White and Marseilles
with black according to the notes of the game.
I would be very much interesting to hear
from anyone knowing other examples of losing chess games
played by correspondence, especially during the 19th
During the 20th century, there
are least two other well known CC losing games.
The first games played between the
problemist Hans Klüver of Hamburg and Thomas R. Dawson
of London during March and November 1923. This game has
been published for the first time in the Deutsches
Wochenschach in May 1924 and is among the very first
true losing games played according to the most
acknowledged rules of this form of chess.
The other one has
been played between E.T.O Slater of London and the
same Hans Klüver. I have found this game in “Le Courrier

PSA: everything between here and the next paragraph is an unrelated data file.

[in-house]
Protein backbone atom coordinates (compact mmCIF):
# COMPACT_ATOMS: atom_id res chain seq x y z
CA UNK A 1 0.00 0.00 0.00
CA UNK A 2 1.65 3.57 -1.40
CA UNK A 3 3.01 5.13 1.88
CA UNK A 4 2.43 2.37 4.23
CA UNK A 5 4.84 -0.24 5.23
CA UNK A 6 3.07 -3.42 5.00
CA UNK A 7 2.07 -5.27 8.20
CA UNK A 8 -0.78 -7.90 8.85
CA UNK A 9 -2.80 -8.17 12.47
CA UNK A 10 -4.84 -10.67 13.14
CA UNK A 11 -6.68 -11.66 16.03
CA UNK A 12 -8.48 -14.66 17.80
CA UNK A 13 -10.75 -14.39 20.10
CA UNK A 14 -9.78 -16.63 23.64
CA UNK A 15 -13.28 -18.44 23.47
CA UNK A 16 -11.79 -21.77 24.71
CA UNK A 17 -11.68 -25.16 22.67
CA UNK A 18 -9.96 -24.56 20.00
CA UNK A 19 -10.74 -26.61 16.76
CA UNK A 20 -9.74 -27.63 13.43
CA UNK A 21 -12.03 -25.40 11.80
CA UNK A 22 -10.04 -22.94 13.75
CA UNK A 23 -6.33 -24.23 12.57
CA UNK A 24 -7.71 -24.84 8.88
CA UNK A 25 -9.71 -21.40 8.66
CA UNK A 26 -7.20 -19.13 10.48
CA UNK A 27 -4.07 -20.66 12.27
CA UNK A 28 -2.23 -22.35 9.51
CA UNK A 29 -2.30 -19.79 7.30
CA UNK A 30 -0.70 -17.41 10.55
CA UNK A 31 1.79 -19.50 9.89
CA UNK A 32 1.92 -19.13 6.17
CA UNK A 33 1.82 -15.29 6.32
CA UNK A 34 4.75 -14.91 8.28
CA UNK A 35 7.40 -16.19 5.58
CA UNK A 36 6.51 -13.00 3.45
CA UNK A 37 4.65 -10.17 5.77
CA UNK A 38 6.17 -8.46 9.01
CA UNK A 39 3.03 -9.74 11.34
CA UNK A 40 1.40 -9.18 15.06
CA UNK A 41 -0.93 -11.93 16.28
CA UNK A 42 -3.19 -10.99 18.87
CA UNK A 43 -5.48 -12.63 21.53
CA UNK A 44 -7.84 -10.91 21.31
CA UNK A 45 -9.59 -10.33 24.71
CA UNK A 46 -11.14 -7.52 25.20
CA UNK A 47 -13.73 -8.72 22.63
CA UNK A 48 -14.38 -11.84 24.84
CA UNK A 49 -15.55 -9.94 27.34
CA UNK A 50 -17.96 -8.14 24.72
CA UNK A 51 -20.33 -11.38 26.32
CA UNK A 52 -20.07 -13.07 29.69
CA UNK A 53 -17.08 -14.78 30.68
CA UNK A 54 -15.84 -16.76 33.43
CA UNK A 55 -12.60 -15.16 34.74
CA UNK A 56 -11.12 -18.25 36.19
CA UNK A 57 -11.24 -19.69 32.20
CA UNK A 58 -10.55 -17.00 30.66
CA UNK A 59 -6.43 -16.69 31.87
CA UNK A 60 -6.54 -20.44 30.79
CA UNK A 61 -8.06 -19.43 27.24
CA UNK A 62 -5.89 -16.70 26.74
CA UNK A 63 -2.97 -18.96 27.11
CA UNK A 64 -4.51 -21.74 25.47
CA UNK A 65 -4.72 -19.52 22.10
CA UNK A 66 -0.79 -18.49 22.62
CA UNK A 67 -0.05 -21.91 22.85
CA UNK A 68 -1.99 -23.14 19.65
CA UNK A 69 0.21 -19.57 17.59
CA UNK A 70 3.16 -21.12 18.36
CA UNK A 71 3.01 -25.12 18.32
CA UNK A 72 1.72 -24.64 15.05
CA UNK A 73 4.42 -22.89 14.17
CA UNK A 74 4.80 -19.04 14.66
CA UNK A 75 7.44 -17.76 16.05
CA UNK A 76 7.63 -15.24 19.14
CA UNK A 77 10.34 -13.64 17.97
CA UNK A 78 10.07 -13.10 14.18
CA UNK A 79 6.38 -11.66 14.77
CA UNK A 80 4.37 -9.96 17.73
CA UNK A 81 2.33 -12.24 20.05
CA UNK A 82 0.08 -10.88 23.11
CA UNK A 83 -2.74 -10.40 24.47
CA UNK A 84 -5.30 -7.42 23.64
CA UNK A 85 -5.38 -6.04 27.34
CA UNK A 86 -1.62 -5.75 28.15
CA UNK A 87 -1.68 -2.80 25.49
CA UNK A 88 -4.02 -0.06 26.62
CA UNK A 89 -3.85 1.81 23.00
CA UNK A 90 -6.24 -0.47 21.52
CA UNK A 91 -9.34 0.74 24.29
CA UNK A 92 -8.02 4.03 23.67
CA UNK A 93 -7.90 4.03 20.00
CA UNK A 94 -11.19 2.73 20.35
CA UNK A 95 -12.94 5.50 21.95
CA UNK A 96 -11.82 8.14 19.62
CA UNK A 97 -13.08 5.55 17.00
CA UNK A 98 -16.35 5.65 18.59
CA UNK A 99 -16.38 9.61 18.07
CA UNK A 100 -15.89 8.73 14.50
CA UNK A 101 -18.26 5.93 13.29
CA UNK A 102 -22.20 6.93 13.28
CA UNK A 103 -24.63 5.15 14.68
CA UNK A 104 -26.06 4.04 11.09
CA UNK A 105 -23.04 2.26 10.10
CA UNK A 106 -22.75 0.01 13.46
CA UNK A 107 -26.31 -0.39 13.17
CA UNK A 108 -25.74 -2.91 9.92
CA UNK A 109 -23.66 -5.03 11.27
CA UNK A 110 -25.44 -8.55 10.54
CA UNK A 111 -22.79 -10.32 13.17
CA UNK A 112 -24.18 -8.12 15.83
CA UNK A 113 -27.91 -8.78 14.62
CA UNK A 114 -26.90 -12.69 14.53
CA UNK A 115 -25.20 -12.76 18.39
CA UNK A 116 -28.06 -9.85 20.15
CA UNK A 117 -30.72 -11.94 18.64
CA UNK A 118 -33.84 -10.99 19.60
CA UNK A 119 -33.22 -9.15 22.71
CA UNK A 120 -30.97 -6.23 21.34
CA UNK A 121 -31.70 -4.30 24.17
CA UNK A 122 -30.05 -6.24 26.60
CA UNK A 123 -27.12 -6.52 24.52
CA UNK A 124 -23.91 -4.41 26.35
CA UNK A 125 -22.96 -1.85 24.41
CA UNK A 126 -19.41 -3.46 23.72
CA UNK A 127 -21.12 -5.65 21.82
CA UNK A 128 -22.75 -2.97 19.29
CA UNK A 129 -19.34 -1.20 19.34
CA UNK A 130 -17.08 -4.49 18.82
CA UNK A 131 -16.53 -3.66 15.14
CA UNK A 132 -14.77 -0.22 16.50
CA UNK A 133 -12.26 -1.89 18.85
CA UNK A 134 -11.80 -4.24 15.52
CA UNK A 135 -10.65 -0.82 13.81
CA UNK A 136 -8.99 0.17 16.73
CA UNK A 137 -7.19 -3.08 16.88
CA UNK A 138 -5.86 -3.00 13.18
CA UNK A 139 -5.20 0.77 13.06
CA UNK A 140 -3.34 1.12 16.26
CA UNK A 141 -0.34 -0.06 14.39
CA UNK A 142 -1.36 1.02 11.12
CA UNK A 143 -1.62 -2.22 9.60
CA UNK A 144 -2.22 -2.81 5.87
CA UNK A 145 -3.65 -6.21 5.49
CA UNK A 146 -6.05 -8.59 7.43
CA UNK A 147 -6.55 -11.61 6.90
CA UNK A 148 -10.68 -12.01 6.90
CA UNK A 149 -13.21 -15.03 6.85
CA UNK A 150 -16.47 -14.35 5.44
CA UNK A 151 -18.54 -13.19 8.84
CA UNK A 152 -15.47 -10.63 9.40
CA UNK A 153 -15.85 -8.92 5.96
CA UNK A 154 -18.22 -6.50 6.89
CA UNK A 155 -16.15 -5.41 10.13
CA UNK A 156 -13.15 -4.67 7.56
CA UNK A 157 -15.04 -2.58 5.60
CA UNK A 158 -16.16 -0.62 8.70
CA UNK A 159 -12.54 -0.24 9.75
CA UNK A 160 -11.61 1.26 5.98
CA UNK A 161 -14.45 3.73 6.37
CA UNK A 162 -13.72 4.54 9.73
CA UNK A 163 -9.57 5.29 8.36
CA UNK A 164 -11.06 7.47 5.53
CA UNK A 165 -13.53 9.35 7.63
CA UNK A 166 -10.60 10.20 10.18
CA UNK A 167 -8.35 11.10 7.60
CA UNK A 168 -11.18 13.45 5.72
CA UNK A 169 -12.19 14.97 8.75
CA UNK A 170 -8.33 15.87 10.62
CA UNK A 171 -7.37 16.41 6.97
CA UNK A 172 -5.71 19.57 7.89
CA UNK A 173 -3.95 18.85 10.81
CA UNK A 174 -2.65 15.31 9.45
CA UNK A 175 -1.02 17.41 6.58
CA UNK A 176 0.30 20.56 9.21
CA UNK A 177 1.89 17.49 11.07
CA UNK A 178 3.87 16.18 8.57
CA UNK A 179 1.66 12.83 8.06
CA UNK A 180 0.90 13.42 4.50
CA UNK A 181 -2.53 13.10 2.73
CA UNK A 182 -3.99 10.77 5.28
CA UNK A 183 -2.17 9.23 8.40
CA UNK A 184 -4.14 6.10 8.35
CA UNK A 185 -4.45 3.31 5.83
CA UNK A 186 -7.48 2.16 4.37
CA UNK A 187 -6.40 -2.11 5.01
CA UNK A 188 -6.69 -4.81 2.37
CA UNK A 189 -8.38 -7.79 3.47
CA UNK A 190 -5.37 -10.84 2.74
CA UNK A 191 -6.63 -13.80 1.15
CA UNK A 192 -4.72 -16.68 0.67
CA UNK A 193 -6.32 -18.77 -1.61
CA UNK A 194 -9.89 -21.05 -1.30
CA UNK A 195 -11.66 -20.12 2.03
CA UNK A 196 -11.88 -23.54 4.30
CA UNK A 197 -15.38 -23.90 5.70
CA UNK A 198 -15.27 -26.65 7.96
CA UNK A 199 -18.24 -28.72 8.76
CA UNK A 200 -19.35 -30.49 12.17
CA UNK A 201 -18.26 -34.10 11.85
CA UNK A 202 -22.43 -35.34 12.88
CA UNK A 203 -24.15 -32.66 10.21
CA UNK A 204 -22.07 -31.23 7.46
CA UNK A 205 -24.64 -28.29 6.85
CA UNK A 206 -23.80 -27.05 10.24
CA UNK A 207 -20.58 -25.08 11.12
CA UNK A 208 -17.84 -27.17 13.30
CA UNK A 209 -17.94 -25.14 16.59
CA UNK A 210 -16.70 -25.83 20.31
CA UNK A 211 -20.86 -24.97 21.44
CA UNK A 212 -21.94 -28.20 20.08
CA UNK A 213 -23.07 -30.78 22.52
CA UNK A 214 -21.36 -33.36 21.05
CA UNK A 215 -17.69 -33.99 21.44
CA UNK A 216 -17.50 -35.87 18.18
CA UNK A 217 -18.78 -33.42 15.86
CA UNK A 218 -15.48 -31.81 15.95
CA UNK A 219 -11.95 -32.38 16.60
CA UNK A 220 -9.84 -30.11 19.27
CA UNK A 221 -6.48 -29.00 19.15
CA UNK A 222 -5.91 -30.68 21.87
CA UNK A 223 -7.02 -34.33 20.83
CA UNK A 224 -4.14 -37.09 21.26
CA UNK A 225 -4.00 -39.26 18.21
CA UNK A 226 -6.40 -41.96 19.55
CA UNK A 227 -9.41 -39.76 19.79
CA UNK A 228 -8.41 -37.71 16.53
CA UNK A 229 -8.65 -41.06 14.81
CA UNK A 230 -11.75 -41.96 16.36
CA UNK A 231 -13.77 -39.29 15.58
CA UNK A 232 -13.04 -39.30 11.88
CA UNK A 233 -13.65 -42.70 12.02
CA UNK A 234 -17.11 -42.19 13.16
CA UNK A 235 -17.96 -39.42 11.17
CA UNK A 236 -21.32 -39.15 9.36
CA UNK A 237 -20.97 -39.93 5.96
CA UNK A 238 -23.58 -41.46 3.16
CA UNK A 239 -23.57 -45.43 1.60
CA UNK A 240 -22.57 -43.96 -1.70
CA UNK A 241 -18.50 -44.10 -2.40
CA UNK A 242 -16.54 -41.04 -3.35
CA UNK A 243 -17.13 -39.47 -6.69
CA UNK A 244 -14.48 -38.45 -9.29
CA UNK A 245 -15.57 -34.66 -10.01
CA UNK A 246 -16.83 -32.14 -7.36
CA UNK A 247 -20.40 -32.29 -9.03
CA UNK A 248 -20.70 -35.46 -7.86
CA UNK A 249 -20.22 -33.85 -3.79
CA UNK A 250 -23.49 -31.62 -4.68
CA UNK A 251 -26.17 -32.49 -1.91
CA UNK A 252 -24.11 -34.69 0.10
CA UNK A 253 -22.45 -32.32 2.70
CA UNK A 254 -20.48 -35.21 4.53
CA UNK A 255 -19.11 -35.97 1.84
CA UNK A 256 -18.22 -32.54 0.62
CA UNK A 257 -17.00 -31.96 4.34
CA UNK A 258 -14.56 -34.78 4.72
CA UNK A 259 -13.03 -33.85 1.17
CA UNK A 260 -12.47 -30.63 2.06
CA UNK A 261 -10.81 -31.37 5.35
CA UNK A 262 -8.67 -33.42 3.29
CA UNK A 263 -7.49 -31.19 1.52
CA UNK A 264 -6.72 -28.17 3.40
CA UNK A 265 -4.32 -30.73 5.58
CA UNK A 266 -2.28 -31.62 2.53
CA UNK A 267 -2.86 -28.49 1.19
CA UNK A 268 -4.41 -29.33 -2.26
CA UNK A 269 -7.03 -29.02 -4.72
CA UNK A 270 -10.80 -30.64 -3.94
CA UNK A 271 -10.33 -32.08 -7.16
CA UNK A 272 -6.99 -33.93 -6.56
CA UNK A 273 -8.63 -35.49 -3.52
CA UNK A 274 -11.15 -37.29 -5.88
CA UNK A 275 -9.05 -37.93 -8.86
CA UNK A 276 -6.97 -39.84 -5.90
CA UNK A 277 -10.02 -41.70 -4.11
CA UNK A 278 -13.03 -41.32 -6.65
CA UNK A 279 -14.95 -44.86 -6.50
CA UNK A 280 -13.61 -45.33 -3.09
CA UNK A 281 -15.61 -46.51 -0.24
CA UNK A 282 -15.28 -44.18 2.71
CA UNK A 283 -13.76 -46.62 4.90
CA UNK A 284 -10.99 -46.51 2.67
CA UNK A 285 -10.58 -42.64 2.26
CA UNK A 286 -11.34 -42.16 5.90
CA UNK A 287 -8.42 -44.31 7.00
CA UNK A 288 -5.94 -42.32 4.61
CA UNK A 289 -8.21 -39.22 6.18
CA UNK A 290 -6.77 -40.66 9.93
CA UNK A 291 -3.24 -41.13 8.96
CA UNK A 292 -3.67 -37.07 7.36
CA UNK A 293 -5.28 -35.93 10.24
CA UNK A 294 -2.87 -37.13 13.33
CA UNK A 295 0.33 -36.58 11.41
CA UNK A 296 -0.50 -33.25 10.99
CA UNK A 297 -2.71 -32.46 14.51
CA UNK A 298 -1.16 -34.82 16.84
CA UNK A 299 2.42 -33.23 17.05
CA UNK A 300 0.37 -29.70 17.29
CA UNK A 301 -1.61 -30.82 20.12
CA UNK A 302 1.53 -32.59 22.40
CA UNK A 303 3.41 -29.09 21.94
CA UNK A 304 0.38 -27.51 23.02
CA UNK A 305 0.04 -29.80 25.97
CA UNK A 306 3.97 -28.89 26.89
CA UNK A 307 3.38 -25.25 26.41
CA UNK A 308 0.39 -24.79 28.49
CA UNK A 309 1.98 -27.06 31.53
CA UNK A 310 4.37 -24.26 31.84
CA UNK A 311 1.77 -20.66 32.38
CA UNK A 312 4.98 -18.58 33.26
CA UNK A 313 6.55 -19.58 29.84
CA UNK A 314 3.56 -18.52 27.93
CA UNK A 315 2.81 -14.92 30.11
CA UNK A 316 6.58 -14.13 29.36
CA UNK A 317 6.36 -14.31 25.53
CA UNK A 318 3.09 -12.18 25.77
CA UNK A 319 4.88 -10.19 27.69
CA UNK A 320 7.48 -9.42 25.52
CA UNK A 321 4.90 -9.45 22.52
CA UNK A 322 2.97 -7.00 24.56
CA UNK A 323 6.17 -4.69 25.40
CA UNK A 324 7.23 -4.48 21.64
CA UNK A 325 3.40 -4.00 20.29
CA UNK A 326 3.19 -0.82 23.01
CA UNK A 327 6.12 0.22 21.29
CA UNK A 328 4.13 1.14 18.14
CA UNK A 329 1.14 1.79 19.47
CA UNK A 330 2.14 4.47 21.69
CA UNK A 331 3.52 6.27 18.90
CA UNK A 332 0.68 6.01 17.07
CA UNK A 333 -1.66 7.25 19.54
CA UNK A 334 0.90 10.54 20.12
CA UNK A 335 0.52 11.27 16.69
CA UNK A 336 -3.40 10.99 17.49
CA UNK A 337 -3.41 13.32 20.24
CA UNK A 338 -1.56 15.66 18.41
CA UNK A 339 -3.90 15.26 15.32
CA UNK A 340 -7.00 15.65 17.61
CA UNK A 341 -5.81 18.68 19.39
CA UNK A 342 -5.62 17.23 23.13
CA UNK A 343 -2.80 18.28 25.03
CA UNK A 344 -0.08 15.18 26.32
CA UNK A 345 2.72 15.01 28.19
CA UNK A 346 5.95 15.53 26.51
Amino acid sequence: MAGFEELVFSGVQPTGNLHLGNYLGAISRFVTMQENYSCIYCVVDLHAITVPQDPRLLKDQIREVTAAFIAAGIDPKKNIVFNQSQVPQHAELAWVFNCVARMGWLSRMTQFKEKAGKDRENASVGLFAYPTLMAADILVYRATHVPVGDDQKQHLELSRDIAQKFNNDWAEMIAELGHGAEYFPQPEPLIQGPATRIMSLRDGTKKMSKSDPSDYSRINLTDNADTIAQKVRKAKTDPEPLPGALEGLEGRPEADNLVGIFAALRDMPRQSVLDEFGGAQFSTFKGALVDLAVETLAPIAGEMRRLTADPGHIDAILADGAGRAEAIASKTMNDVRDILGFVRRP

February 1955, without any indication of date.
Some CC Losing
tournaments have been organized in the past, and, as far
as I know,
the first one being the German tournament organized in
1948 by H. Kniest.
The most important
feature of this type of chess are the following
game is won for you if you are the first being unable to
move; this may
happen by losing all your pieces or by stalemate.
Capturing is compulsory for each player; if there exists
more than one possibility to take,
the player may choose the most favourable one.
The king has lost any
royal properties, i.e. there exists no check or mate, so
the K may be taken as any other piece. Especially he may
also be created by a pawn promotion. Logically nowadays
castling is not allowed (but it was allowed in older
times, see the Klüver game). Therefore a game without
kings or with only one king is not unusual!
For more information
see the excellent website of Fabrice Liardet (in
he is one of the greatest LC specialists: